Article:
airplane rule meaning

  "airplane rule" in a sentence
<convention> "Complexity increases the possibility of failure; a twin-engine aeroplane has twice as many engine problems as a single-engine aeroplane."

By analogy, in both software and electronics, the implication is that simplicity increases robustness and that the right way to build reliable systems is to put all your eggs in one basket, after making sure that you've built a really *good* basket.

While simplicity is a useful design goal, and twin-engine aeroplanes do have twice as many engine problems, the analogy is almost entirely bogus. Commercial passenger aircraft are required to have at least two engines (on different wings or nacelles) so that the aeroplane can land safely if one engine fails. As Albert Einstein said, "Everything should be made as simple as possible, but not simpler".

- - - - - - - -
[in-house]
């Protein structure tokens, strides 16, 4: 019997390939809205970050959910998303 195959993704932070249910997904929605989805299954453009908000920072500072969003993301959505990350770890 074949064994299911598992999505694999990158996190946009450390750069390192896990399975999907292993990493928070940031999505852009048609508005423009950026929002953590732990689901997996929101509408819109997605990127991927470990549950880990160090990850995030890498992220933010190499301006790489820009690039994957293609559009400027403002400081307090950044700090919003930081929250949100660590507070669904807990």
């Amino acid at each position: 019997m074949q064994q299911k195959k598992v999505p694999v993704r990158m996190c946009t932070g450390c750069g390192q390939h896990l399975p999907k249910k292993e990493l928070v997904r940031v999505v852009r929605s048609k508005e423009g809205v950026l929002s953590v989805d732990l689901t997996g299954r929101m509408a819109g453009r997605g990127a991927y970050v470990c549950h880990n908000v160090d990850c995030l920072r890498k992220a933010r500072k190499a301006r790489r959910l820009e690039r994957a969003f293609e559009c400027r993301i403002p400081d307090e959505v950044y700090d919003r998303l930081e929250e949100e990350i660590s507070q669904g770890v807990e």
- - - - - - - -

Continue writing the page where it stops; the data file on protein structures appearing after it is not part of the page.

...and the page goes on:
See also KISS Principle.


  1. +Airplane Rule, Banana Problem.
  2. The airplane rule is another version of the old " Keep it simple, stupid ."
  3. Visual projections that pulse in time with the music are nothing new at clubs or concerts, where they have provided a sort of moving wallpaper since bands like Jefferson Airplane ruled this city.
  4. And part of what keeps hanging up the airplane rule is the desire by all parties for devices that can be taken from the family car and used on a plane and then in a rental car.

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